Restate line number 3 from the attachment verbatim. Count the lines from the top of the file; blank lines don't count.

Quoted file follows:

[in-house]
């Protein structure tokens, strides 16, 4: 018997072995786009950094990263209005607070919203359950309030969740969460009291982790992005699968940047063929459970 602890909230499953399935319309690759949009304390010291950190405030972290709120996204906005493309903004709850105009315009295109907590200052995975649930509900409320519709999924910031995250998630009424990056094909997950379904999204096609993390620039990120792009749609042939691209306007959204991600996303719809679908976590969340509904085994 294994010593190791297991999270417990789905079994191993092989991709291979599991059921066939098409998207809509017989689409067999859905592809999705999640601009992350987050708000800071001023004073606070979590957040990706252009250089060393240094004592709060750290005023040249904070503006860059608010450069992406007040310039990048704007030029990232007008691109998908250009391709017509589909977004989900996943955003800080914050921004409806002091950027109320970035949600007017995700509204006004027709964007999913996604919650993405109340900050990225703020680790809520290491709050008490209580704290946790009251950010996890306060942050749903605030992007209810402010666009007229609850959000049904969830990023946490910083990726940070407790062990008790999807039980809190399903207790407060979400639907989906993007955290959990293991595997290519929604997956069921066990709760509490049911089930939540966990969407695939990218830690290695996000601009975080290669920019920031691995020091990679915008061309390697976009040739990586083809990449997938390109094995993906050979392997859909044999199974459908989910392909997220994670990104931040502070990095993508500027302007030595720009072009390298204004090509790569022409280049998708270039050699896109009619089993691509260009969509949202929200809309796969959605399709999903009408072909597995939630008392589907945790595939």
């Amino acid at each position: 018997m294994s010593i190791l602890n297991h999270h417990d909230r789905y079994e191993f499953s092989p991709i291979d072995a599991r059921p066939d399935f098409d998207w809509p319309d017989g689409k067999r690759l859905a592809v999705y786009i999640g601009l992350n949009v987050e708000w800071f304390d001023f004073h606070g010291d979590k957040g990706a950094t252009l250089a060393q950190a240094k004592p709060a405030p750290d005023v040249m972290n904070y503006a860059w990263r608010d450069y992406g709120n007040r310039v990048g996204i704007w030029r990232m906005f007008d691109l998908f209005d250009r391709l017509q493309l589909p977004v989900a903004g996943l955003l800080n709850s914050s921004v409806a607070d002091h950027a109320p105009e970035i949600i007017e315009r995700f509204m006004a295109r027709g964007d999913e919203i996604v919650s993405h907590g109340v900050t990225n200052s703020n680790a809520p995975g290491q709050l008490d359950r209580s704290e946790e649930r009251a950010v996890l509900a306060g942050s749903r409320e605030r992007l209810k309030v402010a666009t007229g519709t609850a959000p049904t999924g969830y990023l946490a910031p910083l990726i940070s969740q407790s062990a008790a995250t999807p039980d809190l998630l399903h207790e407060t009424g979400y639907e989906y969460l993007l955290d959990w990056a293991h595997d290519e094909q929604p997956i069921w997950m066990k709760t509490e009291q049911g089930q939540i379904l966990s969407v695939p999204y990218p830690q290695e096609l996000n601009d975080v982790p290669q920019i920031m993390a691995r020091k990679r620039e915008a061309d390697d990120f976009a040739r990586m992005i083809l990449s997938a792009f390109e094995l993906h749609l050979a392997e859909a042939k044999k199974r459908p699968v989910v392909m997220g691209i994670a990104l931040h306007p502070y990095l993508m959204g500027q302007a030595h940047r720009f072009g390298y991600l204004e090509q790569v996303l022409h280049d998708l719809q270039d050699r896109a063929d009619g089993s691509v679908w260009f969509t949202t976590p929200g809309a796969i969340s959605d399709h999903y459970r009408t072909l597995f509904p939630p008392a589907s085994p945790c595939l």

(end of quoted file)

């Amino acid at each position: 018997m294994s010593i190791l602890n297991h999270h417990d909230r789905y079994e191993f499953s092989p991709i291979d072995a599991r059921p066939d399935f098409d998207w809509p319309d017989g689409k067999r690759l859905a592809v999705y786009i999640g601009l992350n949009v987050e708000w800071f304390d001023f004073h606070g010291d979590k957040g990706a950094t252009l250089a060393q950190a240094k004592p709060a405030p750290d005023v040249m972290n904070y503006a860059w990263r608010d450069y992406g709120n007040r310039v990048g996204i704007w030029r990232m906005f007008d691109l998908f209005d250009r391709l017509q493309l589909p977004v989900a903004g996943l955003l800080n709850s914050s921004v409806a607070d002091h950027a109320p105009e970035i949600i007017e315009r995700f509204m006004a295109r027709g964007d999913e919203i996604v919650s993405h907590g109340v900050t990225n200052s703020n680790a809520p995975g290491q709050l008490d359950r209580s704290e946790e649930r009251a950010v996890l509900a306060g942050s749903r409320e605030r992007l209810k309030v402010a666009t007229g519709t609850a959000p049904t999924g969830y990023l946490a910031p910083l990726i940070s969740q407790s062990a008790a995250t999807p039980d809190l998630l399903h207790e407060t009424g979400y639907e989906y969460l993007l955290d959990w990056a293991h595997d290519e094909q929604p997956i069921w997950m066990k709760t509490e009291q049911g089930q939540i379904l966990s969407v695939p999204y990218p830690q290695e096609l996000n601009d975080v982790p290669q920019i920031m993390a691995r020091k990679r620039e915008a061309d390697d990120f976009a040739r990586m992005i083809l990449s997938a792009f390109e094995l993906h749609l050979a392997e859909a042939k044999k199974r459908p699968v989910v392909m997220g691209i994670a990104l931040h306007p502070y990095l993508m959204g500027q302007a030595h940047r720009f072009g390298y991600l204004e090509q790569v996303l022409h280049d998708l719809q270039d050699r896109a063929d009619g089993s691509v679908w260009f969509t949202t976590p929200g809309a796969i969340s959605d399709h999903y459970r009408t072909l597995f509904p939630p008392a589907s085994p945790c595939l």